The Only Boy Living in New York


US, 2017.  Starring Callum Turner, Jeff Bridges, Kate Beckinsale, Pierce Brosnan, Cynthia Nixon, Kiersy Clemons, Bill Camp, Wallace Shawn, Debbie Mazar, Tate Donovan. Directed by Marc Webb. 89 minutes. Rated M (Coarse language and sexual references).

Innocent or naive? Quite a significant question that audiences will raise in getting to know this only boy living in New York City. He is 25 but the title is boy. And is he innocent or naive? Certainly awkward, gawky, not knowing the ways of the world but having to learn them. And, in what ways is he living?

There is a lot of voice-over in the film, welcome because it is spoken by Jeff Bridges who plays the next-door neighbour to the boy, tells his story, writes it – substituting for the boy’s own father, listening, counselling, a kind of father confessor as well a psychiatrist.

The boy’s actual father is a millionaire in the publishing business, an interesting character study from Pierce Brosnan. The boy’s mother is quite neurotic with a charm of her own, played by Cynthia Nixon. Their marriage is brittle and is on the verge of breaking, another woman.

The boy, whose name is Thomas, is played very effectively by Callum Turner (who, it turns out, was born in London). Actually, so was the other main character in the film, Johanna, a book editor, in complicated relationships with the father and the son, played by Kate Beckinsale. The other central character is Mimi, a friend more than girlfriend for Thomas (Kiersey Clemons).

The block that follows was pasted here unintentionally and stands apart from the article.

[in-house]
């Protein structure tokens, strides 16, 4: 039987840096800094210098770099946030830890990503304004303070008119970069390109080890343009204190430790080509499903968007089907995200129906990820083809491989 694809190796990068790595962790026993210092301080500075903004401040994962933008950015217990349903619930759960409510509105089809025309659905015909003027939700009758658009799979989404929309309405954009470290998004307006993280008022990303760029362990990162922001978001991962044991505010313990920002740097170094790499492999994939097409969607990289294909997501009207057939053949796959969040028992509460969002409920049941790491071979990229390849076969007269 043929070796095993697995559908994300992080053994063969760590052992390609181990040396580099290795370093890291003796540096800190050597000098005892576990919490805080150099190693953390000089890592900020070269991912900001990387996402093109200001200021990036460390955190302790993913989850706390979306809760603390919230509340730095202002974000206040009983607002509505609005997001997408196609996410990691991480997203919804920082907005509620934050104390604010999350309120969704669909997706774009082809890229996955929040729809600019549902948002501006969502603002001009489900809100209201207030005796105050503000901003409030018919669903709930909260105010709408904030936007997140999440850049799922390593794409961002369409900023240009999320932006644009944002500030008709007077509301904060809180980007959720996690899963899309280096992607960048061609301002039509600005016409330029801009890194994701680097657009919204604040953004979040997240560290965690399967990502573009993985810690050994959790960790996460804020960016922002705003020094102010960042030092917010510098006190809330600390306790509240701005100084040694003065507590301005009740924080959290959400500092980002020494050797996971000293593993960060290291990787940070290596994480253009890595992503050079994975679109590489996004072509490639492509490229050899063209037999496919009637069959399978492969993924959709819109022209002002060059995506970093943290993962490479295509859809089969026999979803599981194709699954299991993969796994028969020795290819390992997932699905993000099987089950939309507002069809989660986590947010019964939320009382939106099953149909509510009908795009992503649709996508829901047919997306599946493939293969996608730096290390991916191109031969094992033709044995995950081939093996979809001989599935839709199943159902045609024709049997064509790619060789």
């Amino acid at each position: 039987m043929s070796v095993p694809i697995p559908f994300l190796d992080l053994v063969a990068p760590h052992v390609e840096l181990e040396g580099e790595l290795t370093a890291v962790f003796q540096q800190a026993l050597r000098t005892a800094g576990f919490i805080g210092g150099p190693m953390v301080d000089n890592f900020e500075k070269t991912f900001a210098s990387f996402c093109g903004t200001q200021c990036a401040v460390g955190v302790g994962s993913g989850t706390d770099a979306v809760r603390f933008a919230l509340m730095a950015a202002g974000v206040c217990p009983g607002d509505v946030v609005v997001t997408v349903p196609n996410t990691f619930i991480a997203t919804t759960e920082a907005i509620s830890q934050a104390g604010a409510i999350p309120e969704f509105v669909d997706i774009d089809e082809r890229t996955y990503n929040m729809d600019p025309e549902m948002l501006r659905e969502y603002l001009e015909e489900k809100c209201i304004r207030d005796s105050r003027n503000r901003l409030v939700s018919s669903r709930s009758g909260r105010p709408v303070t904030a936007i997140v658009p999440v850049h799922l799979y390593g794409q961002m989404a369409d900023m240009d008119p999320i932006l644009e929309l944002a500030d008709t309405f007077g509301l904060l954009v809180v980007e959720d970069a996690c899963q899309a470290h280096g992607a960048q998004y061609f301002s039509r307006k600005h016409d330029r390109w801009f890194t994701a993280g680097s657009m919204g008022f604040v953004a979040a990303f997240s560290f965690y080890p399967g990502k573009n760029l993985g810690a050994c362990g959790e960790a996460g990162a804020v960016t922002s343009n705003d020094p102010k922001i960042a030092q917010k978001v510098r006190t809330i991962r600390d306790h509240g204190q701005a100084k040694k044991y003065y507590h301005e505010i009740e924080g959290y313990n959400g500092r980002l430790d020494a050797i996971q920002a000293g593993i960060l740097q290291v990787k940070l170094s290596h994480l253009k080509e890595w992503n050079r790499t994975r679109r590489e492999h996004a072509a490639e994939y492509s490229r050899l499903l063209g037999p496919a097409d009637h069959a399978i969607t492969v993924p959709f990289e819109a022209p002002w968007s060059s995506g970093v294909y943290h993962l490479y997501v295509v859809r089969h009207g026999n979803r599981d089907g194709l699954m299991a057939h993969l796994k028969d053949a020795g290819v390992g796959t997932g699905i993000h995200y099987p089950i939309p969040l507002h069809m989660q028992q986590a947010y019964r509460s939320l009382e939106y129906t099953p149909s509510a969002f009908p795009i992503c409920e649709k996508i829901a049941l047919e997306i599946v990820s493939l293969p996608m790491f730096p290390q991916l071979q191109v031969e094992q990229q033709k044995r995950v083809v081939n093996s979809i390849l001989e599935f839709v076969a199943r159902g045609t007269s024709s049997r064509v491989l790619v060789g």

It is surprising, with these complex characters, how much material is on-screen in just under 90 minutes, keeping audience attention, listening to dialogue which is well-written, often quite arresting and thoughtful. (The screenplay was written by Alan Loeb who has done quite a number of genre films as well as 2016’s somewhat pretentious Collateral Beauty – which means that the screenplay is quite a surprise.)

The voice-over has quite a lot to say about New York City and speculations about the soul of the city, the various trends, the shifting community, the art world, the drug addicts, the changes in neighbourhoods – which would make it interesting for anyone who has spent some time in New York City. One of the key sequences occurs at a Jewish wedding, a most elaborate event, with an unexpected philosophical speech by Bill camp as Uncle Buster. Not sure whether most of the audience will retain the extensive content of the speech.

There are some surprises in the screenplay and some twists that may or may not have been anticipated which gives something of a different perspective on some of the characters and their behaviour.

The title comes from a song by Paul Simon, sung by Simon and Garfunkel and incorporated into the screenplay towards the end of the film.

Roadshow.                         Released 12th October

Peter Malone MSC is an Associate of the Australian Catholic Office for Film and Broadcasting.

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